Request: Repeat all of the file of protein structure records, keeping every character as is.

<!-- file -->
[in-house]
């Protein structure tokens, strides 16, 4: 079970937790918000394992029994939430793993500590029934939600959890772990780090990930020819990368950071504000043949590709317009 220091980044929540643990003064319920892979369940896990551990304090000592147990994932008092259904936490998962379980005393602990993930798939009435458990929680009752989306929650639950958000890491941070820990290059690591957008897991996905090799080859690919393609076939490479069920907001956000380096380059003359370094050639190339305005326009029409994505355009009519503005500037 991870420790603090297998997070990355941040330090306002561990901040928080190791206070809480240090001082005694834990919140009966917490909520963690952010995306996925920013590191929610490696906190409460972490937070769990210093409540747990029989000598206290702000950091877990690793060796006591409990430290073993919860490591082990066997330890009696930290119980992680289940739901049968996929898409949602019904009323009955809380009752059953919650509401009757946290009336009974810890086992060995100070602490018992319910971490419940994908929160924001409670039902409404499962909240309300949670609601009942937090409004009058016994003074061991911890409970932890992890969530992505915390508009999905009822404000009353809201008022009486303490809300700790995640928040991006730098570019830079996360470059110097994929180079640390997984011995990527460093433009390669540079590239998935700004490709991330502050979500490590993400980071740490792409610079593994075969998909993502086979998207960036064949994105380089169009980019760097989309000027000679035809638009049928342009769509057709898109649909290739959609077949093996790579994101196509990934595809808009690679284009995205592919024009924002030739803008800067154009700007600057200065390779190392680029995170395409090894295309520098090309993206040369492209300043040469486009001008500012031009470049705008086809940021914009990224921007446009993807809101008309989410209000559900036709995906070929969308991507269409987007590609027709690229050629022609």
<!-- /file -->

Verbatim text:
[in-house]
């Protein structure tokens, strides 16, 4: 079970937790918000394992029994939430793993500590029934939600959890772990780090990930020819990368950071504000043949590709317009 220091980044929540643990003064319920892979369940896990551990304090000592147990994932008092259904936490998962379980005393602990993930798939009435458990929680009752989306929650639950958000890491941070820990290059690591957008897991996905090799080859690919393609076939490479069920907001956000380096380059003359370094050639190339305005326009029409994505355009009519503005500037 991870420790603090297998997070990355941040330090306002561990901040928080190791206070809480240090001082005694834990919140009966917490909520963690952010995306996925920013590191929610490696906190409460972490937070769990210093409540747990029989000598206290702000950091877990690793060796006591409990430290073993919860490591082990066997330890009696930290119980992680289940739901049968996929898409949602019904009323009955809380009752059953919650509401009757946290009336009974810890086992060995100070602490018992319910971490419940994908929160924001409670039902409404499962909240309300949670609601009942937090409004009058016994003074061991911890409970932890992890969530992505915390508009999905009822404000009353809201008022009486303490809300700790995640928040991006730098570019830079996360470059110097994929180079640390997984011995990527460093433009390669540079590239998935700004490709991330502050979500490590993400980071740490792409610079593994075969998909993502086979998207960036064949994105380089169009980019760097989309000027000679035809638009049928342009769509057709898109649909290739959609077949093996790579994101196509990934595809808009690679284009995205592919024009924002030739803008800067154009700007600057200065390779190392680029995170395409090894295309520098090309993206040369492209300043040469486009001008500012031009470049705008086809940021914009990224921007446009993807809101008309989410209000559900036709995906070929969308991507269409987007590609027709690229050629022609």